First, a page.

Lena Dunham joins the list of wealthy people who refuse to pay low-level employees for work. Originally, Dunham hired artists to perform on her book tour. Gawker reported she would not be paying them, and the article included a list of Dunham's personal worth, ticket prices, and book earnings. (After the article ran, Dunham announced she would pay those performers.)

If an organization or individual is struggling financially, it's still not okay to not pay someone for her work. Panhandling for expert graphic design, writing, musical performances, website maintenance, data entry or whatever other duties need to be done is still time theft. If it's illegal for McDonalds, it's illegal for everyone else. Promises of free exposure or a letter of recommendation is smug elitism and nothing more. Unskilled work is still work; creative work is still work.

I understand the reasoning behind listing the wealth of twisted individuals and corporations who think they can get something for nothing. But using the "You can pay for it, you rich bastard!" argument is a shitty, irrelevant justification.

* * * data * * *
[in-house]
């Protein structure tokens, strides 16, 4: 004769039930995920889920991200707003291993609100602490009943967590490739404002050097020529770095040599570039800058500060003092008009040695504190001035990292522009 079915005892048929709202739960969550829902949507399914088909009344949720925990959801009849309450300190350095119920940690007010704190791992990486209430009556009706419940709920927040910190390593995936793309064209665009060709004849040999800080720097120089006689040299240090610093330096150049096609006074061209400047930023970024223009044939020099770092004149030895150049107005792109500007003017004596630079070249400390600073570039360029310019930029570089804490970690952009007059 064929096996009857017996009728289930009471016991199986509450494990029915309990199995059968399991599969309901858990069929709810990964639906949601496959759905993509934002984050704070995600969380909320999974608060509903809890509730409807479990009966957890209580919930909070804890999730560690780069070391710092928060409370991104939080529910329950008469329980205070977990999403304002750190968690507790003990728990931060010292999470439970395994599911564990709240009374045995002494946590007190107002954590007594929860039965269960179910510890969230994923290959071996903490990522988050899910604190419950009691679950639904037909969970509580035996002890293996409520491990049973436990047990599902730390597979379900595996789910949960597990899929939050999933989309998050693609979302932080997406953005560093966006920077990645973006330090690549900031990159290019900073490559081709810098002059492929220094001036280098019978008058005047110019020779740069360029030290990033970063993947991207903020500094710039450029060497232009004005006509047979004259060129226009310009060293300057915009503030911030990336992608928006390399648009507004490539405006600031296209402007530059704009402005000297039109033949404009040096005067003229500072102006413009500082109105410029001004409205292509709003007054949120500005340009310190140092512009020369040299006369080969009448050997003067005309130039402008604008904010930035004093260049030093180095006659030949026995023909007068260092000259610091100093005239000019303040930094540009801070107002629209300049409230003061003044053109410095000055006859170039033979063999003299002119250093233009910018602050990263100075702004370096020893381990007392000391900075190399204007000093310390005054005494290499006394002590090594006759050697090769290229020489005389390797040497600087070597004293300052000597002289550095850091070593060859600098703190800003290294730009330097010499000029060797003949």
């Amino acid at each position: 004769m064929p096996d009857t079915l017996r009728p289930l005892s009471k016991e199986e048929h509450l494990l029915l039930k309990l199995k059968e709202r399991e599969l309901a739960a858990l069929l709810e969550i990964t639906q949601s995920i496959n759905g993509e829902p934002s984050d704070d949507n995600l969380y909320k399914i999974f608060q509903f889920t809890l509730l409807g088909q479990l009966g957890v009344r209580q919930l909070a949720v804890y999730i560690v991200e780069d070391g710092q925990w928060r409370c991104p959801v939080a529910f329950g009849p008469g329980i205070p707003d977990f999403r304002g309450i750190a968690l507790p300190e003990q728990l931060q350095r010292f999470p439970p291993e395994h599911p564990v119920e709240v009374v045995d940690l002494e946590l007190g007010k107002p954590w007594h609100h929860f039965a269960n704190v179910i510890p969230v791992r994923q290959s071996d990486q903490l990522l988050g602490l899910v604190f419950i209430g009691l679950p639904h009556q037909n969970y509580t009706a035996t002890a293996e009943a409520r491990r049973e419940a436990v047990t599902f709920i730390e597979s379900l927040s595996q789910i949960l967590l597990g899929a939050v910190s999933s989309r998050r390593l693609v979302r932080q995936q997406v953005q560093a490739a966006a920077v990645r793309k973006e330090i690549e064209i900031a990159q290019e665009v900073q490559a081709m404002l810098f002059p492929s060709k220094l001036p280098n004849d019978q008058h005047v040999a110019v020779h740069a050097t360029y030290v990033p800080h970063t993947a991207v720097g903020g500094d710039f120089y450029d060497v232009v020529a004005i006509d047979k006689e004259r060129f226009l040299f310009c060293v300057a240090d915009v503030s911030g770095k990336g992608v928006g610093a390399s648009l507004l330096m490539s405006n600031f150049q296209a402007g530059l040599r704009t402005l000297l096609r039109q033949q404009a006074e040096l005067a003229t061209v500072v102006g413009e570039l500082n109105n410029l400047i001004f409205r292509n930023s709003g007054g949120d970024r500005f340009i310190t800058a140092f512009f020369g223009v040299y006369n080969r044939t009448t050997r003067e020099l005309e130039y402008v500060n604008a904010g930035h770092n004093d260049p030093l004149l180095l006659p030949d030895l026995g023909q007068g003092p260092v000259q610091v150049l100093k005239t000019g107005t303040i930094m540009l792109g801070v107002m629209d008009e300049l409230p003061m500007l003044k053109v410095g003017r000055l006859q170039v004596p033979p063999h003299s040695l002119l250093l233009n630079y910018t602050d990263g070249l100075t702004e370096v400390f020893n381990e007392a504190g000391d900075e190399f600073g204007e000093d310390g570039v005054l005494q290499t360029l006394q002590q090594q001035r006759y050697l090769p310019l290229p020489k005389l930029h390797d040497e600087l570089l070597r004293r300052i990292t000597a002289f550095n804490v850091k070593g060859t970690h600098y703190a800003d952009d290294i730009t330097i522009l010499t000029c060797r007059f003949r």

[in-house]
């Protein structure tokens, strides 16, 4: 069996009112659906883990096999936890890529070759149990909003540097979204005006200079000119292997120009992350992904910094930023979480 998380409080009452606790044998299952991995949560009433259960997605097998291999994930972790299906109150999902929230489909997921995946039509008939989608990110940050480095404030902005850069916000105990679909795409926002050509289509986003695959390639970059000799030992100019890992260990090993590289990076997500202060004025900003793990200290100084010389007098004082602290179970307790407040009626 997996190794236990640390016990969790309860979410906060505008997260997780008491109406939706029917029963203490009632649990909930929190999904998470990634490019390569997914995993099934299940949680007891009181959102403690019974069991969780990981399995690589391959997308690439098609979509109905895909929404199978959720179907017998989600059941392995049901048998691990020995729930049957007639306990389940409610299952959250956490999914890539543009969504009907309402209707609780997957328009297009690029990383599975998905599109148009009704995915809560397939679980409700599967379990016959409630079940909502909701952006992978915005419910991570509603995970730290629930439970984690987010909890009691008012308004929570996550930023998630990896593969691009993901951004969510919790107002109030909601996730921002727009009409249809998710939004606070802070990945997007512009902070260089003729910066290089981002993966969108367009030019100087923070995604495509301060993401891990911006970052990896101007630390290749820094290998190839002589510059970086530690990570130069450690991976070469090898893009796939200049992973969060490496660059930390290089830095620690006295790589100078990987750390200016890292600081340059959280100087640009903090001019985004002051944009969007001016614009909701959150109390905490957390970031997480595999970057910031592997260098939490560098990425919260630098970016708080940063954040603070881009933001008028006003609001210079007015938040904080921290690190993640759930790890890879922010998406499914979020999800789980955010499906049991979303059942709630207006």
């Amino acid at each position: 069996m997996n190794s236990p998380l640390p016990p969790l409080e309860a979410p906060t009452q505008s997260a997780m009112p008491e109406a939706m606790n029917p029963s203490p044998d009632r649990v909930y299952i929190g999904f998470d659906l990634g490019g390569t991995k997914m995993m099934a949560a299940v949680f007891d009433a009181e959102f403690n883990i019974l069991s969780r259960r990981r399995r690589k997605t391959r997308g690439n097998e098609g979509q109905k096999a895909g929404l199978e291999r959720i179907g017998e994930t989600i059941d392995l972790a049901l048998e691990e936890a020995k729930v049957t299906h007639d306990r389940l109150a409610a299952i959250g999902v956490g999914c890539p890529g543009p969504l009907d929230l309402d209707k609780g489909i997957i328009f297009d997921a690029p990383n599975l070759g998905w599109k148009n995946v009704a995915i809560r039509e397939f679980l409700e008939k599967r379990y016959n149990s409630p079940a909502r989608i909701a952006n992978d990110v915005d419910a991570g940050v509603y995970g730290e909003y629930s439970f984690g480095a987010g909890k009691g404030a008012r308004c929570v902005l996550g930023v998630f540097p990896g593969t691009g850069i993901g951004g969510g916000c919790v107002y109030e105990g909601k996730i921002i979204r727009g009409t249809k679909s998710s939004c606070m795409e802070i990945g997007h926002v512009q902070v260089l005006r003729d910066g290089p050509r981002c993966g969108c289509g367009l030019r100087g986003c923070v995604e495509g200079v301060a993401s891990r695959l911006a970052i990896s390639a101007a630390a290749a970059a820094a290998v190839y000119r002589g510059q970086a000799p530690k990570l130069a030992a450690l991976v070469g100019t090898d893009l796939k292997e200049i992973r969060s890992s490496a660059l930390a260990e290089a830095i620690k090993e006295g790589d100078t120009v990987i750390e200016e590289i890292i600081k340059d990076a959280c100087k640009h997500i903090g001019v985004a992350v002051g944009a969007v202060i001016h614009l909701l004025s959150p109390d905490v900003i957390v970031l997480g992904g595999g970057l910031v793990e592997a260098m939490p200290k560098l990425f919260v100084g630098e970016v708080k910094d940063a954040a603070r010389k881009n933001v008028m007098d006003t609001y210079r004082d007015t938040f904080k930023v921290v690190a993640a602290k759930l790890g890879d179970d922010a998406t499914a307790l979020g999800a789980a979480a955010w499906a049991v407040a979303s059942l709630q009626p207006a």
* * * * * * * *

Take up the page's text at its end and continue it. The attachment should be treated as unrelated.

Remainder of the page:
It doesn't matter if you can or cannot afford to pay your workers. Just pay them. And if you can't pay them, then you shouldn't be in business because relying on volunteers to get expert work is taking advantage. People can't pay the rent with experience and letters of recommendation or free exposure. Bootstraps or something.

I know of plenty of charities in Washington, DC that are legitimately cash strapped and are forced to rely on interns to survive. However philanthropic that sounds, it's bullshit deep down. The real reason those charities are struggling financially is because of poor management not rich people at the top. Those groups shouldn't be rewarded with free help either, but that's how they get poor college students to do data entry or answer the phones.

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One individual in the original Dunham article said she had no qualms about working for free. She should. She fucks up the entire system for every other intern or creative type who is honestly trying to make a living. Even though thousands of people are consenting to being taken advantage of, that doesn't make it okay. Working for free drives down wages, devalues work, and allows employers to break the law. It's fueling a system that's already out of control.

Harlan Ellison says it best: